A packed courtroom looked on last Friday as Attorney General Sam Bulgin called Clyte Doreen Linwood to the Cayman Islands Bar as an Attorney-at-Law.
She marked the milestone in good company, with Chief Secretary George McCarthy, Deputy Head of the Civil Service Peter Gough, Solicitor General Cheryll Richards and Chief Officer Designate of the Civil Service Mary Rodrigues joining a large contingent of family, friends and members of the legal fraternity for the occasion.
In accepting her application to practice law in the Cayman Islands, Justice Lloyd Hibbert spoke warmly of Ms Linwood’s popularity across a broad cross section of the community.
Mr. Bulgin said he was satisfied Ms Linwood met the requisite standards and requirements to be called to the bar as an Attorney-at-Law. He explained Ms Linwood’s achievements included a Teaching Degree, a Bachelor’s Degree in Education and an MBA.
‘Because of her belief in ongoing self-development, she enrolled at the Cayman Islands Law School on a part-time basis, commencing in 1998,’ explained Mr. Bulgin. ‘She straddled full-time work and school during her studies and with her many responsibilities besides school, she was able to maintain good grades and successfully graduated with Honours in 2004,’ he said.
Ms Linwood has since completed the 18 month prescribed period of Articleship with the Legal Department, and through her work and conduct has demonstrated her readiness to be admitted as an Attorney-at-Law, he said.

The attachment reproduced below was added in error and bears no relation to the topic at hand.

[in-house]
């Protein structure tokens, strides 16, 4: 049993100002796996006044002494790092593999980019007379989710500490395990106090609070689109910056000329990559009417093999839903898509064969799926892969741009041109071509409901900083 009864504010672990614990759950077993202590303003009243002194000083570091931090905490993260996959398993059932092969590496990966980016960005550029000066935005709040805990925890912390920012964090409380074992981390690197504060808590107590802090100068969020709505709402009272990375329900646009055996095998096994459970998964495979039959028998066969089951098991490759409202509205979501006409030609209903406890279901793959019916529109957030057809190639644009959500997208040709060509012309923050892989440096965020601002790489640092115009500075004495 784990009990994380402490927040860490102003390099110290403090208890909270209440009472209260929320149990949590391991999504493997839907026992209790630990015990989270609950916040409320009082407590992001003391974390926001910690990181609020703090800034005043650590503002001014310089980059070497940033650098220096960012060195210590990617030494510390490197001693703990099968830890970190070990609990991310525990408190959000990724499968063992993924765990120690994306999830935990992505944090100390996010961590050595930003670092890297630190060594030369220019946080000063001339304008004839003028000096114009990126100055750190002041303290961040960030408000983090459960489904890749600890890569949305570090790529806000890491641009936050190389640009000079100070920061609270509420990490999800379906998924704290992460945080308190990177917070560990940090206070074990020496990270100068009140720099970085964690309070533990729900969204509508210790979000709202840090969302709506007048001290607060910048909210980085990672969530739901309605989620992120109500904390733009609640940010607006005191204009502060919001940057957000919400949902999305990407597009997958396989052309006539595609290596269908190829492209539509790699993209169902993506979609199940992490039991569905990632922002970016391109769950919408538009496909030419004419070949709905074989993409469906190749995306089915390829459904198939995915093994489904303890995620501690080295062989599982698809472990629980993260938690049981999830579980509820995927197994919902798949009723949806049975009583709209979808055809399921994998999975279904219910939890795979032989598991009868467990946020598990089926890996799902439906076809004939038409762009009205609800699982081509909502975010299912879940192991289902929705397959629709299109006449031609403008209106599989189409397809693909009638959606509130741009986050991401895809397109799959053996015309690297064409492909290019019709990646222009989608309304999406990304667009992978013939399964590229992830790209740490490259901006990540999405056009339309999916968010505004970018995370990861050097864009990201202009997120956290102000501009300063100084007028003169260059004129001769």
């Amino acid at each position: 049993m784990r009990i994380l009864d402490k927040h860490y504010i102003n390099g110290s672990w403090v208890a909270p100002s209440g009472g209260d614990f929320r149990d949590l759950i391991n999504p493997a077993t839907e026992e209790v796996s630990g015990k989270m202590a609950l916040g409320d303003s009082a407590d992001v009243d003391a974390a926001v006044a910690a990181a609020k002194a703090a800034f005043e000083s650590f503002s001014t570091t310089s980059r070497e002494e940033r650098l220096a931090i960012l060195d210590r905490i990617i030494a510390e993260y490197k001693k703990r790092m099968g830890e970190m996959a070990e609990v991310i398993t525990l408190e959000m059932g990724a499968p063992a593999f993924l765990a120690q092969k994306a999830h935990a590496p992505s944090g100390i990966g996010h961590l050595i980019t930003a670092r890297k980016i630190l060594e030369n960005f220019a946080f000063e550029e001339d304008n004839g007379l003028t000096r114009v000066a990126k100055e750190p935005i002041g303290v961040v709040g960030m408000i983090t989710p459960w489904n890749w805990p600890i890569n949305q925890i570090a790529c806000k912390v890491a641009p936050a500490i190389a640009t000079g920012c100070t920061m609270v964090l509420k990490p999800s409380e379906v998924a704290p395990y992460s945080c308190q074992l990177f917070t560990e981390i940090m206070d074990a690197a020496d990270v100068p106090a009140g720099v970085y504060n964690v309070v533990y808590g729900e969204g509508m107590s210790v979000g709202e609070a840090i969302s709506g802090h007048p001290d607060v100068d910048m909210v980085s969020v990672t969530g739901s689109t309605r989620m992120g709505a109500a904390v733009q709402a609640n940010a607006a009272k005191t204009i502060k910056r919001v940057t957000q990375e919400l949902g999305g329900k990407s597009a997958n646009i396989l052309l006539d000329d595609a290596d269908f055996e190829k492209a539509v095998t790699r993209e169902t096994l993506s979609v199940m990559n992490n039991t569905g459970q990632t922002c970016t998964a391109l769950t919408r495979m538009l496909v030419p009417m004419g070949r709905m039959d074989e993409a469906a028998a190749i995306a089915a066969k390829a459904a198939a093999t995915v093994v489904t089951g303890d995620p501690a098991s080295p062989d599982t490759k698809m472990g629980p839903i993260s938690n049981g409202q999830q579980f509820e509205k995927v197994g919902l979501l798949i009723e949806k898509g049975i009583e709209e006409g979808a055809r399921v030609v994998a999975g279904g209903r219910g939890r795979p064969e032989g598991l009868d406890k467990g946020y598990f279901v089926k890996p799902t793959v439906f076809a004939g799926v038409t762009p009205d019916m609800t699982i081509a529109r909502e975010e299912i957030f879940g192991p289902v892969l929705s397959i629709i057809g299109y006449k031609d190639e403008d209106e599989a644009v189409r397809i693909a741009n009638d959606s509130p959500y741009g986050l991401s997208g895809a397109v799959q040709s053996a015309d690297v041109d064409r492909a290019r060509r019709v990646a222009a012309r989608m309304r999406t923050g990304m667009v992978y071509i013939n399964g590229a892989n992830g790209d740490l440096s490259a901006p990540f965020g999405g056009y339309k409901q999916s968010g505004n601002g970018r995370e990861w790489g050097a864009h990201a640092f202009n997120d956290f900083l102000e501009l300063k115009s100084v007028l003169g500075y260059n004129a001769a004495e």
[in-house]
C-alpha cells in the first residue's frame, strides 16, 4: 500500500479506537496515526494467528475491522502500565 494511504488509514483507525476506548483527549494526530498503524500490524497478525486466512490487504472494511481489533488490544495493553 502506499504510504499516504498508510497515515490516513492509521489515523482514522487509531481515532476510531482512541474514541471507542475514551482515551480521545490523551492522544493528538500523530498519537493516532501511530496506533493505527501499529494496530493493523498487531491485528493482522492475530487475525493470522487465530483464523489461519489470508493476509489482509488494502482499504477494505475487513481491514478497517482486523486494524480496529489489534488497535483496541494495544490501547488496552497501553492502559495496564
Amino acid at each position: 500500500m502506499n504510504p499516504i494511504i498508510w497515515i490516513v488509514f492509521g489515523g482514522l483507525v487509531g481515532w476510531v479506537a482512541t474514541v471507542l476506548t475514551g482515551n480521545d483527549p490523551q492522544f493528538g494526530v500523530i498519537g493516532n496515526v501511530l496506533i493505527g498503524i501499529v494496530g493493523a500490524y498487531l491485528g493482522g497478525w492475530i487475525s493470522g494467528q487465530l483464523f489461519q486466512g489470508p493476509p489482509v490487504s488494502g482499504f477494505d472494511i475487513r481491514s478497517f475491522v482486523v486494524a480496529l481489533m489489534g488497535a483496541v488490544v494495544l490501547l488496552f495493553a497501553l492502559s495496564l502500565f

Mr. Bulgin told the courtroom Ms Linwood would be staying on in the Civil Service as Executive Director of the Appeals Commission, a new quasi-judicial body in the Government.
‘I have no doubt that she will be a valuable asset to the Commission and I am confident that she will properly utilise the skills which she has so ably developed as a result of her training with us.’
Ms Linwood said the event marked a significant milestone in her life, but it brought with it great responsibilities and expectations.
‘I know that I am not simply being issued a ticket of admission to an exclusive club, but rather, I am about to be given the opportunity to undertake a sacred obligation to those who have gone before me and to those who will follow after me and I take these responsibilities seriously.’
She paid tribute to colleagues in the Legal Department, particularly Mr. Bulgin and Mrs. Richards, and also the Cayman Islands Government for supporting her over the years. She thanked Mr. McCarthy, Mr. Gough, Mrs. Rodrigues, Graham Wood and Colin Ross (now retired), who she said had always supported her personal decision to pursue ongoing development.
After thanking sons Richard and Ryan for their love and pride in her achievement, she took a moment to remind them the importance of education. ‘Education is not preparation for life – education is life,’ she said.
She told those gathered she wanted to answer a question she was so often asked – how she could be bothered taking on new educational challenges at the stage of life she was in.
‘God has entrusted us with ourselves and not only are we responsible for our lives, but doing the best at this moment puts us in the best place for the next moment. I believe that the biggest human temptation is to settle for too little.
‘Instead of giving myself reasons why I can’t, I give myself reasons why I can. I believe that life loses its dynamism from the moment we lose the passion with which to live it. We have the power to dream big dreams, to be what we want to be, and if the moment seems inappropriate it is only because we are afraid of the difficulties to come.’
Ms Linwood is among several recent bar appointees that have completed articles in the Legal Department. Others include Ms Jenesha Bhoorasingh, Mrs. Jody Powery-Gilbert and Mr. Richard Barton Jr.